Kids Need to Move After a Concussion

Light exercise may just be the best medicine

While rest has always been recommended and is needed after a concussion, a new study finds that young people may reduce their risk of ongoing symptoms if they get back up and get moving — lightly — within a week of suffering a concussion.

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Injured youth who resumed moderate activity — such as walking, swimming, and stationary cycling — within a week reduced their symptoms of nausea, headaches and dizziness a month later.

The study included over 2,400 kids, ages five to 17, at nine Canadian pediatric hospitals. All had suffered a concussion, and about 70 percent of their brain injuries occurred while they were playing sports or doing other recreational activities.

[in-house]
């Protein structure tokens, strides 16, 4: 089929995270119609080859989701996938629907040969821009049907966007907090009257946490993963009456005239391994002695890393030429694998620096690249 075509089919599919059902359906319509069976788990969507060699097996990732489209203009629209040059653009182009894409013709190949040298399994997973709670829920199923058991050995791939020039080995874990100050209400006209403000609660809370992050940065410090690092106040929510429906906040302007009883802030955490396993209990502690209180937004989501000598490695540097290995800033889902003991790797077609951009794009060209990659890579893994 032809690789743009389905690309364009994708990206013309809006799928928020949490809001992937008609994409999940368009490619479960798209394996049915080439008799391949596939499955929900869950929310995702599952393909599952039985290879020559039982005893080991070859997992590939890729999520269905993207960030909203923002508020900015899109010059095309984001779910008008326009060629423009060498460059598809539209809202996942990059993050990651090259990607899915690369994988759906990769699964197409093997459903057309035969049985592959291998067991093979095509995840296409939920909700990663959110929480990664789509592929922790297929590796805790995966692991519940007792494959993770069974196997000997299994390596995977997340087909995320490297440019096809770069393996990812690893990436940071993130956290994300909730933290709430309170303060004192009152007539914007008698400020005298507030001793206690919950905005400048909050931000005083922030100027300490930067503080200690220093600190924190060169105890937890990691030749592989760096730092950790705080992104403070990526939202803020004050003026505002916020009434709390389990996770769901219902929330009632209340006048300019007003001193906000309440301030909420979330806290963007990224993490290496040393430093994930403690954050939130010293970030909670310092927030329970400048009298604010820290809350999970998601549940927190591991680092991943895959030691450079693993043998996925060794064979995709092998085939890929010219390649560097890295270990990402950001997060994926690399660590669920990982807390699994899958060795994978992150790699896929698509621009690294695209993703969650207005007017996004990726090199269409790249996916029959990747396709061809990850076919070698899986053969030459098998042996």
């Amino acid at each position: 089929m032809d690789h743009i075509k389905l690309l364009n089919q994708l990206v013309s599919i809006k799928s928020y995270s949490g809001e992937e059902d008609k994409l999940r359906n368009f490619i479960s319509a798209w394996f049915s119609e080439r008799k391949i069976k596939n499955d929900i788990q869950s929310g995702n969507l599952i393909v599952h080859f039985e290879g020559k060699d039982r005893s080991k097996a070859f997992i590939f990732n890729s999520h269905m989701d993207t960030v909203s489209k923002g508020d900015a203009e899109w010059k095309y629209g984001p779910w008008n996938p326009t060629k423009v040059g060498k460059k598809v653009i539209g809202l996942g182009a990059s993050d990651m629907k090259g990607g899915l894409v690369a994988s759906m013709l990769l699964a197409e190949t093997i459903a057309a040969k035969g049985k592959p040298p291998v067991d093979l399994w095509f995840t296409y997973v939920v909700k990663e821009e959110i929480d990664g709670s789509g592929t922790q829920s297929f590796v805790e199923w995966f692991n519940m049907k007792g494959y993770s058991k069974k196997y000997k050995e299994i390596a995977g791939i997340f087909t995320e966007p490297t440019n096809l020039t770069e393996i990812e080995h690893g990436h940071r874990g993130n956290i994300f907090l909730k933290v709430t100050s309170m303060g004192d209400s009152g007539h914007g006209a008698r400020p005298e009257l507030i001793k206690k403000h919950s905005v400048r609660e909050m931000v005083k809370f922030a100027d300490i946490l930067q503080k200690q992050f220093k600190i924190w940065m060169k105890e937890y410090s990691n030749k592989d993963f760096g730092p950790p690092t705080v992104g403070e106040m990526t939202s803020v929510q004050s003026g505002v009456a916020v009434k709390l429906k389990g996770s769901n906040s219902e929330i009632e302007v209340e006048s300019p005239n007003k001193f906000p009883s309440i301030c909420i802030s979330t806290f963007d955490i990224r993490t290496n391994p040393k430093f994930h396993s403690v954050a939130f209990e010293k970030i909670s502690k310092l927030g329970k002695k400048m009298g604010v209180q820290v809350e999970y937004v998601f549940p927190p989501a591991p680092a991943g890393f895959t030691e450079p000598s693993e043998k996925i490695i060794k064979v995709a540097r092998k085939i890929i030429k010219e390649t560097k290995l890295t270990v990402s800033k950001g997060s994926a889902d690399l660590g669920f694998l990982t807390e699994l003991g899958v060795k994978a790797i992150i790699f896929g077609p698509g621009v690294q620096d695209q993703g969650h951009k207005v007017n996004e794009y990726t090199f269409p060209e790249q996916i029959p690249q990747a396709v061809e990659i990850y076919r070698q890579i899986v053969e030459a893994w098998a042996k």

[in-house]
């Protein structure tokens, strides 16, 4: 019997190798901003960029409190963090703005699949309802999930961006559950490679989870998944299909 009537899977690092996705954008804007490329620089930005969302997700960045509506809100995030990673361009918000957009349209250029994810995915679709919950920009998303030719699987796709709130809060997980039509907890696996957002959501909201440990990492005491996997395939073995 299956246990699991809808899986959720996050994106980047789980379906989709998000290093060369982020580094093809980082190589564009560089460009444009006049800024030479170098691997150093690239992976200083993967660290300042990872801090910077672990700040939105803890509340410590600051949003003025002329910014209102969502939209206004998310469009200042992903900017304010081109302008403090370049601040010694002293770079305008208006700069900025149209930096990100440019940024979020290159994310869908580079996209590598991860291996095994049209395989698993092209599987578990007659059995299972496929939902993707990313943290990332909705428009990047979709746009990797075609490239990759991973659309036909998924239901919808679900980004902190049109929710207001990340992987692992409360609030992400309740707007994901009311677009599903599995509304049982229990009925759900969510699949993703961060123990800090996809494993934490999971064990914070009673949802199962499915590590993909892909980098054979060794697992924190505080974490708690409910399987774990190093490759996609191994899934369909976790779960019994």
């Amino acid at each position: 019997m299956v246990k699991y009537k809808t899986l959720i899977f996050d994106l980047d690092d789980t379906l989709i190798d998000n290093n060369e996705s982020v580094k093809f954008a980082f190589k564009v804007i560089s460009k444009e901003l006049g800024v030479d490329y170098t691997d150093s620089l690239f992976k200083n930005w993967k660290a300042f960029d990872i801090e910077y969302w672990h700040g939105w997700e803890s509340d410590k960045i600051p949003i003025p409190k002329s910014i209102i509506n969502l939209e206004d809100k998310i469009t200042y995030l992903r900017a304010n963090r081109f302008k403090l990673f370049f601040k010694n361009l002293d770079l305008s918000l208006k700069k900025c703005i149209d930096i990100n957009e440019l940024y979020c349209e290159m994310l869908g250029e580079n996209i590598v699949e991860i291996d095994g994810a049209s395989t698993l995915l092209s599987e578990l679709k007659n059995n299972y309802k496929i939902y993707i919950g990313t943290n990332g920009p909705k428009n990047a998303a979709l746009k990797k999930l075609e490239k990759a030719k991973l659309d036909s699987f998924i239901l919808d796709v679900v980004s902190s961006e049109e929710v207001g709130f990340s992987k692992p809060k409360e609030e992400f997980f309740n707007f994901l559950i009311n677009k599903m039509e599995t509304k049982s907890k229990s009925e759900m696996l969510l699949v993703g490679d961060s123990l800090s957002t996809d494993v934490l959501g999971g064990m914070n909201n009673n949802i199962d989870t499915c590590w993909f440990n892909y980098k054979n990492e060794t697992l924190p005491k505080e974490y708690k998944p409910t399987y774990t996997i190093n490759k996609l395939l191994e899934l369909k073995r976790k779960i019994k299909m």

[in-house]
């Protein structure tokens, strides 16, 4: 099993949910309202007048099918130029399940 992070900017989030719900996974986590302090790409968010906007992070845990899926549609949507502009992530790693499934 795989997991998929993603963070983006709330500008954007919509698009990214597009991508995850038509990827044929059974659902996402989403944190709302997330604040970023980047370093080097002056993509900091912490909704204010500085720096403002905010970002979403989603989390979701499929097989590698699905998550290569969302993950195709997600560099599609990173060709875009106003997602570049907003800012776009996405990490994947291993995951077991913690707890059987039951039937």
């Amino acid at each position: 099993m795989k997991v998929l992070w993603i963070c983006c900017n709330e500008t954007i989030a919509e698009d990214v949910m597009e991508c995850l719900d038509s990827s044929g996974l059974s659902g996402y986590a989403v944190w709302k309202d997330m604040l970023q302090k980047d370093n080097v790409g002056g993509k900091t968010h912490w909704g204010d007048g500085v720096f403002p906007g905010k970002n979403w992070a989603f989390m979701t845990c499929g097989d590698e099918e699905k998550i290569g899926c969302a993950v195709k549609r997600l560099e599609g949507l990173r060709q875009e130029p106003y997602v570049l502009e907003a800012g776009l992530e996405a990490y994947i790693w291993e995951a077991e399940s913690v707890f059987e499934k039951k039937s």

Dr. Roger Zemek of the Children’s Hospital of Eastern Ontario, who led the study, wanted to see what effect activity might have on recovery.

What he and his team found was that exercise increases blood flow to the brain and could help speed up healing and improve cognitive function, which is often altered as a result of a concussion, researchers said.

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“We also know that by getting outside and doing this, patients are taken away from that negative cycle of ‘I’m sick’ and being stuck in that sick role,” Zemek told CTV News Channel. “And perhaps they’re seeing something they can do to help them improve.”

Related: A Single Season of Head Trauma Might Change the Brain

He reiterated that children should not resume full activities, especially anything that could lead to another concussion. But if a few days after the event, they want to go outside and simply take a walk or get up again and resume some normal activity, it might just be the best medicine.

“Patients should always be removed from the field of play at the time of their injury and not be allowed to return that same day, and patients should not be allowed to go back into an activity … until they’ve been cleared by a qualified medical professional,” he said.

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